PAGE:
Deputy Minister in the Prime Minister's Department Hanipa Maidin has apologised for failing to convince opposition senators at the Dewan Negara to repeal the controversial Anti-Fake News (AFN) Act 2018.
Hanipa, who is in charge of legal affairs, said he was entrusted by the Pakatan Harapan government to present the repeal bill at both houses of Parliament.
"I fully and meticulously prepared, whether to debate opposing the Act (when it was tabled) or when presenting the AFN repeal bill in Dewan Rakyat or Dewan Negara. I don't even know how many books, articles, features and laws I read (including German legislation).
"In other words, I was truly prepared and ready to take on anyone at Dewan Rakyat or Dewan Negara," Hanipa said in a statement today.
However, he added, when he presented the bill on both occasions, he encountered an opposition - both PAS and BN parliamentarians as well as senators - that was ill-prepared and not "in-depth" on the move.
"With all due respect, I do not think the majority of those debating and criticising truly mastered the subject matter being debated... It is just that BN senators outnumbered Harapan senators," he added.
Even so, the Sepang MP said, he was forced to assent to a "valid" point by one BN senator in that Section 7 of the AFN Act relating to interim measures, which allows the alleged victims to seek an ex-parte legal injunction from the courts for the cessation of publication of the perceived fake news, was an advantage of the law that should be looked at.
"I agreed to his point (that it needed to be given appropriate attention) but not his conclusion (that the Act need not be repealed because of it).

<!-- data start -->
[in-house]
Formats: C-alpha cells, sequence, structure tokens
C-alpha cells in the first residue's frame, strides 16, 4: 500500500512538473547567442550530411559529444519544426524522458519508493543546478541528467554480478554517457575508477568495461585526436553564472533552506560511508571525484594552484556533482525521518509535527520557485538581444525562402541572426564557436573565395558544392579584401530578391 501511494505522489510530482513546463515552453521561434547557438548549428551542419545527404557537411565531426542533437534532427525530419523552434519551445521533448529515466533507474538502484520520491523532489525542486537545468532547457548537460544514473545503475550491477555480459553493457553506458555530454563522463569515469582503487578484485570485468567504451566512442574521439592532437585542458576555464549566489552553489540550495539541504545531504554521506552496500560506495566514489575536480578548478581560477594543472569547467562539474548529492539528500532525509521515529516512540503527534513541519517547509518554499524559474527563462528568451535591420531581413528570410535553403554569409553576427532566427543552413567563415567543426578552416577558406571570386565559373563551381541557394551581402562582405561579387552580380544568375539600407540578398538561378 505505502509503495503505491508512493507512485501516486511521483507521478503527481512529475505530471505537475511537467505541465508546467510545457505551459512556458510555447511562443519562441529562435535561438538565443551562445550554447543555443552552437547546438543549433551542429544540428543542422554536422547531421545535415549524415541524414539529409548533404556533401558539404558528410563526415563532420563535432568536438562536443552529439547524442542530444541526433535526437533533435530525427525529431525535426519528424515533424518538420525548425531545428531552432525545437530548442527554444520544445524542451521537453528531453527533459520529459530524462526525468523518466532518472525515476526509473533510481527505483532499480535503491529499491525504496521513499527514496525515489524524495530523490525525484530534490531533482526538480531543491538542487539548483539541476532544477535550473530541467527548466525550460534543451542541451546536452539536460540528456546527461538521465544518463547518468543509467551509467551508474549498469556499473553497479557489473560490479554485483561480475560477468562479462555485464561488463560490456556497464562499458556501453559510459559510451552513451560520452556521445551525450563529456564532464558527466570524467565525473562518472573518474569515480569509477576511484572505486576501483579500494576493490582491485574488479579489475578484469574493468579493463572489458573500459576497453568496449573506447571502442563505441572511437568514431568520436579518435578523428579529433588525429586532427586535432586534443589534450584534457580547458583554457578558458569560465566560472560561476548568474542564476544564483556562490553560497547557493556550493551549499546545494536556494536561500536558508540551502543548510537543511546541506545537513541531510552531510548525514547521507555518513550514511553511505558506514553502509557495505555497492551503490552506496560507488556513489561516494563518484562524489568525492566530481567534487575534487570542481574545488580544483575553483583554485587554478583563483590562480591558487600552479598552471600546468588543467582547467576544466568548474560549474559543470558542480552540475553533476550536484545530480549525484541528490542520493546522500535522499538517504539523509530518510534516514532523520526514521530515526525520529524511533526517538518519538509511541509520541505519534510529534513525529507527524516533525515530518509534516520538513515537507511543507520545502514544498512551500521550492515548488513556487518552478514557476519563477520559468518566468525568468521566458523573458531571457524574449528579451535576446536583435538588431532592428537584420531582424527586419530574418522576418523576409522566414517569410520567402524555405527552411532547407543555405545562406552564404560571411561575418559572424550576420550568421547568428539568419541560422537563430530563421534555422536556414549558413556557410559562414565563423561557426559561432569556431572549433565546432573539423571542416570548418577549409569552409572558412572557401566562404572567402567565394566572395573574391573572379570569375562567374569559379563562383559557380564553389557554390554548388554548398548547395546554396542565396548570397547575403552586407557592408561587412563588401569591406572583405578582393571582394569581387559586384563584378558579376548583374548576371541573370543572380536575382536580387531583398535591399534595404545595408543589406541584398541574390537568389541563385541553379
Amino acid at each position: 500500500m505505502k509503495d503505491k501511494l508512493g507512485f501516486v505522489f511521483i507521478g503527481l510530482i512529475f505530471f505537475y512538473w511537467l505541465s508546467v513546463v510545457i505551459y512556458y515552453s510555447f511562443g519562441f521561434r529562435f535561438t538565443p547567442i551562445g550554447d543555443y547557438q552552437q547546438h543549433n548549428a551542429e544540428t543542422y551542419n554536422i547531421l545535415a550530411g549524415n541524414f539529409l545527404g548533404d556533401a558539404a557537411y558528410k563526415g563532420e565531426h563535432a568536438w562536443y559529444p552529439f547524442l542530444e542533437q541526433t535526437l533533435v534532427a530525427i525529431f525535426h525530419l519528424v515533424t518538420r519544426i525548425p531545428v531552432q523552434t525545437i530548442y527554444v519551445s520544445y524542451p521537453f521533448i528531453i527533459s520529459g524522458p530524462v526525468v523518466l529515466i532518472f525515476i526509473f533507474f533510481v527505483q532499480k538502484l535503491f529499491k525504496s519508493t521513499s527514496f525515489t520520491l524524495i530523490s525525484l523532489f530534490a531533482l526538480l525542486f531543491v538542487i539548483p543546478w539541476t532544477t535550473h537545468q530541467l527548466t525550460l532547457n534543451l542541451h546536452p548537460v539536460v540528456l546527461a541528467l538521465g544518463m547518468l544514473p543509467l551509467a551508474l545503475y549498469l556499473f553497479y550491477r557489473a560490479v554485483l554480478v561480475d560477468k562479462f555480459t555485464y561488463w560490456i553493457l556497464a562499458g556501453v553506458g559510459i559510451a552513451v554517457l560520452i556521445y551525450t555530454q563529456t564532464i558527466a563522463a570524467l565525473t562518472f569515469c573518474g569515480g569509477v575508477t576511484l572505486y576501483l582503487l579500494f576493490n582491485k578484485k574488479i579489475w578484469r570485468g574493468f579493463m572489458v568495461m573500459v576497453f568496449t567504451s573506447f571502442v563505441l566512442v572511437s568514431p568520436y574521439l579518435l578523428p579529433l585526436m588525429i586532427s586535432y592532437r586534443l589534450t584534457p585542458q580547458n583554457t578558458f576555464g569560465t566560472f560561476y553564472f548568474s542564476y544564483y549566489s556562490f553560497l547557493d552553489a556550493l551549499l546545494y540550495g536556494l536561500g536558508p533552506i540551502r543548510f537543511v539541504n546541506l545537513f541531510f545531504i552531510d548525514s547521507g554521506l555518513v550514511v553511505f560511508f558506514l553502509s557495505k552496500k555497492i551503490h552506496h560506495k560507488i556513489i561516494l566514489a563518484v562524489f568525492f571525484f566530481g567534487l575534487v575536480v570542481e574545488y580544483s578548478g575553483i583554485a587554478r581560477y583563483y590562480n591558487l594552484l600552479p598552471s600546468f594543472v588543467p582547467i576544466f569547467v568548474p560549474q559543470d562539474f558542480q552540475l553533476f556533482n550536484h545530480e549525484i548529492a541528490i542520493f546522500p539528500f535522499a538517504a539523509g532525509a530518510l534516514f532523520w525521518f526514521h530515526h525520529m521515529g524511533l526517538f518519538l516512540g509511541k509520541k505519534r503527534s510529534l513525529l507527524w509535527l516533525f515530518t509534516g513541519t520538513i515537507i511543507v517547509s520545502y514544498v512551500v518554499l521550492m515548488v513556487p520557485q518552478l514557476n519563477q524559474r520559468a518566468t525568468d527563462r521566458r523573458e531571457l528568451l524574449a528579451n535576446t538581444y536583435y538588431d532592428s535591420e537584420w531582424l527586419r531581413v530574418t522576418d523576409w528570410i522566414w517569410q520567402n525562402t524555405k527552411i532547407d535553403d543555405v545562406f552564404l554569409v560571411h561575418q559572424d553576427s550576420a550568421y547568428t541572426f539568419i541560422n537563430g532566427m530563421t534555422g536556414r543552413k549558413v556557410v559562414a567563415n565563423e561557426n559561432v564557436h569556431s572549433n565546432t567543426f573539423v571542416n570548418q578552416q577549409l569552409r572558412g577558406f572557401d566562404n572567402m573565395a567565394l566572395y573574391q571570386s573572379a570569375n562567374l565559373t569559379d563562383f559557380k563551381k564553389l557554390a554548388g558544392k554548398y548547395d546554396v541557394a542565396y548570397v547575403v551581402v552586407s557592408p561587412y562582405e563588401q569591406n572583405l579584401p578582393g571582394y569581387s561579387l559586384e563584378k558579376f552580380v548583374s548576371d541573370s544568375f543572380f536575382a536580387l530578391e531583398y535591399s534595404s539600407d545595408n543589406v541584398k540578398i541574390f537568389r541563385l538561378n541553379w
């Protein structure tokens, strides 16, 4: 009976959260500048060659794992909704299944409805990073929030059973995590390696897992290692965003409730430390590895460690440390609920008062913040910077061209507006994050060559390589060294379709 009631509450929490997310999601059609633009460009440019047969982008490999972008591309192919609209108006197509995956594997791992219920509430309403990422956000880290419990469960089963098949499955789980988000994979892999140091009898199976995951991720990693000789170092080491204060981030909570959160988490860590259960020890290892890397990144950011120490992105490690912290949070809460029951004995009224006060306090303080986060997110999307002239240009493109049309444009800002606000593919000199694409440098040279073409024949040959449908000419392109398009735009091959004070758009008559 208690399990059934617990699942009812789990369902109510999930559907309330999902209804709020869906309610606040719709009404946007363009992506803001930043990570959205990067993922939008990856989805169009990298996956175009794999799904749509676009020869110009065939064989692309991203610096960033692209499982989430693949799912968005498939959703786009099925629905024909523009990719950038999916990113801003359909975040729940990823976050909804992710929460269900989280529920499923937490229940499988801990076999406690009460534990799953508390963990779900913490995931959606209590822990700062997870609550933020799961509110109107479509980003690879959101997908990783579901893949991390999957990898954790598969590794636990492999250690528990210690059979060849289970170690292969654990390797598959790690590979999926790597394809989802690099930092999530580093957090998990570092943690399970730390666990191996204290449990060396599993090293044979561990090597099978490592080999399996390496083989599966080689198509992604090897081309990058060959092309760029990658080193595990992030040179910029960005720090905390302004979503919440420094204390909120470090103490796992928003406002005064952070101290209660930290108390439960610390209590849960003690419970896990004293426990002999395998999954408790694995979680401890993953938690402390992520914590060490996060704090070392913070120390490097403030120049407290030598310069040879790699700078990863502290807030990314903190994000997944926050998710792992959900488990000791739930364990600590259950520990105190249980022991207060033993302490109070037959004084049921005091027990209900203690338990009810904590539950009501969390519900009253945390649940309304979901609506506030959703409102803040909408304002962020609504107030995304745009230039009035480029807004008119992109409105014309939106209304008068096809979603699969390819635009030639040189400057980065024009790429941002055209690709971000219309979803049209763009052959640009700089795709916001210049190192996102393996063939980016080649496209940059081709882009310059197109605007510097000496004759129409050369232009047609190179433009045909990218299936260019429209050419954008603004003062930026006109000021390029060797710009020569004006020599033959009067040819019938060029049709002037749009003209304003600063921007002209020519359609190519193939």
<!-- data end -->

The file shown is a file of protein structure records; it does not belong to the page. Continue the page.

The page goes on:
"I added that before the Act, we could get such interim measures. Only, it was civil in nature. I don't propose to go point by point on why Section 7 is problematic. The same goes for Section 8, which is on interim measures if applied for by the government, which the courts must allow.
"To me, that is draconian as the hands of the judge are tied. I told the Umno senator that justice is not just in the decision, but the decision-making process must also be fair," he explained.
Despite this, the repeal of the AFN Act was voted down at the Dewan Negara yesterday, upon his winding up of the bill for second reading.
Bloc voting saw 28 senators rejecting the repeal bill, while 21 supported. Three other senators abstained from voting.
"Unfortunately, with their (opposition's) superior numbers in the Dewan Negara, even though they were not 'elected' by the people, they rejected the repeal bill.
"The rejection would ultimately have no consequence... merely delay (the repeal).
"Perhaps I was weak in my arguments and failed to convince them. For this failure, I seek a million apologies from the rakyat," Hanipa said.
BN senator Khairul Azwan Harun had explained yesterday that the opposition bench blocked Putrajaya's bid to repeal the AFN Act because they believed the law, pushed through by the BN-led previous government in April this year, could be improved upon.
Even so, de facto Law Minister Liew Vui Keong attributed the decision to BN's "political agenda" and to take revenge for the coalition's loss in the May 9 general election.
Critics had accused the previous government of rushing the law through Parliament without consulting the necessary stakeholders before it was passed.
Opposition members and rights groups criticised the AFN Act for its vague definition of "fake news" and stiff penalties, arguing that it could be used to curb press freedom and stifle dissent.